13 July 2008

The Winged Seed, by Li-Young Lee

I did not make it all the way through this book. Which is strange, actually, because I quit pretty late in the game - a good 3/4 of the way through. Furthermore, I can't exactly say that I didn't like it, or that it's not a good book. But nonetheless, I just didn't wanna read it anymore.

The thing is, Li-Young Lee is a lovely poet. He crafts these beautiful images that I absolutely adore. This is marvelous when you're reading a poem that can fit on a page or two, but it's just not enough to sustain a book-length work of prose. Particularly when your images are so opaque. If a poem's meaning is elusive, couched in metaphors that I don't quite understand but think are very pretty, I don't mind. In a prose piece, however, I expect there to be some communication going on. I can only float in figurative la-la land for so long before I start getting a bit impatient.

I think the problem is exacerbated here because Lee is writing his life story. I get the sense that he's actually a rather private person who isn't particularly keen on penning a tell-all life narrative. So he doesn't want to write a straightforward I was born, then this happened, then this, then this kind of story. Rather, he weaves back and forth across time and place - and the man has moved around a LOT - picking up various threads and images as he goes. There's a kind of anguished engagement with the memory of his father running throughout the text as well. Now, this is all fine and good, but ultimately, one has the sense that Lee is writing the book in order to sort all this stuff out for himself, not because he particularly wants to tell the world about it. He talking to himself, not to any reader. And the book is thus highly inaccessible, and therefore, failed to sustain my interest. There are some beautiful moments, but the connecting tissue is too weak. Ultimately, you have the sense that there's raw material for a series of incredible poems in there, but it just doesn't hold up as a book. For me at least.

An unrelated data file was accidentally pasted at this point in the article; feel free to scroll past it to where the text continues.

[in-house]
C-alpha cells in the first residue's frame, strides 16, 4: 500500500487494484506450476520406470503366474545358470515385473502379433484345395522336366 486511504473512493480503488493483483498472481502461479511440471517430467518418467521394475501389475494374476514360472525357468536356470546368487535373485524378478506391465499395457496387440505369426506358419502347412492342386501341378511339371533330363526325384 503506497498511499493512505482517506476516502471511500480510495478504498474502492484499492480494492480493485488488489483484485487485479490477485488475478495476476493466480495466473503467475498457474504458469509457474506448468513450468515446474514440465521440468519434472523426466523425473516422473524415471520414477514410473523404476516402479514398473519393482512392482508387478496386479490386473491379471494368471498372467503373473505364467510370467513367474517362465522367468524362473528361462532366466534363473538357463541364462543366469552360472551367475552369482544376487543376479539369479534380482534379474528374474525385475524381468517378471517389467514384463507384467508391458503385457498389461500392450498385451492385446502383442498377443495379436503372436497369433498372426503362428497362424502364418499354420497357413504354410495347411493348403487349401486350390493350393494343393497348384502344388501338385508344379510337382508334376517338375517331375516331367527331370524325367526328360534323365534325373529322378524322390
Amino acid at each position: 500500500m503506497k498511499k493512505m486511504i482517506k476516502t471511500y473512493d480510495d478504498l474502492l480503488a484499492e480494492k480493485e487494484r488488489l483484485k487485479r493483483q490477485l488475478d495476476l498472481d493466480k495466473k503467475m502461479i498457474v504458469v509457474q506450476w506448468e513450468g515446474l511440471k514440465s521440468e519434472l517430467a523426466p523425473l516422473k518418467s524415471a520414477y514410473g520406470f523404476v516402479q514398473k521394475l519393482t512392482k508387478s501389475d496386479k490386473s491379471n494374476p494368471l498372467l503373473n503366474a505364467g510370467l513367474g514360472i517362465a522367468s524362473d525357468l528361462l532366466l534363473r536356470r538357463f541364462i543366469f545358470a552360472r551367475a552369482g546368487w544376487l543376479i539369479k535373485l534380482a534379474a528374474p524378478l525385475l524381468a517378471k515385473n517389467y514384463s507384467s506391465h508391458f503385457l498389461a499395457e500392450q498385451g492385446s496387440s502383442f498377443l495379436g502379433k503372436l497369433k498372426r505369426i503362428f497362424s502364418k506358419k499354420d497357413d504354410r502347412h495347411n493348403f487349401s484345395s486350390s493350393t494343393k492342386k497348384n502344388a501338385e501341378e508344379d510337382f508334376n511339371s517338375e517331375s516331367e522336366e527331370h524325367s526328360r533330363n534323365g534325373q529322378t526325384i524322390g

Veruka2 said...

Man. That breaks my heart. This is one of my most treasured reads. I absolutely love it.

Frances Z. Wang said...

Well, that might because you do not know the deep history behind his family and get no idea what the times that he desribes looks like. I agree that he is not writing to some audience, but that is what your writing teacher taught you at college how to write, isn't it? Do not put a criterion on writings. Everyone can write. For you, I suggest that more readings about this man's background, especially about his grandfather.

culture_vulture said...

Not everyone can write well. Li Young Lee most certainly can, and like I said, I love his poetry. I wrote this review, not to criticize his writing, but to sort out why I didn't enjoy this particular book.
As to your suggestion to learn more about his background so as to understand the text - it basically confirms my point. The book seems to require you to have some prior information about him; it's more poetic than it is informative. While I appreciate that kind of approach in his other works, it's frustrating in a book that is seemingly meant to be an autobiography, ie to provide the very information that you're telling me to seek out.
Again, I'm not saying that this makes it a bad book, or poorly written - I'm only trying to explain why I did not find it especially engaging.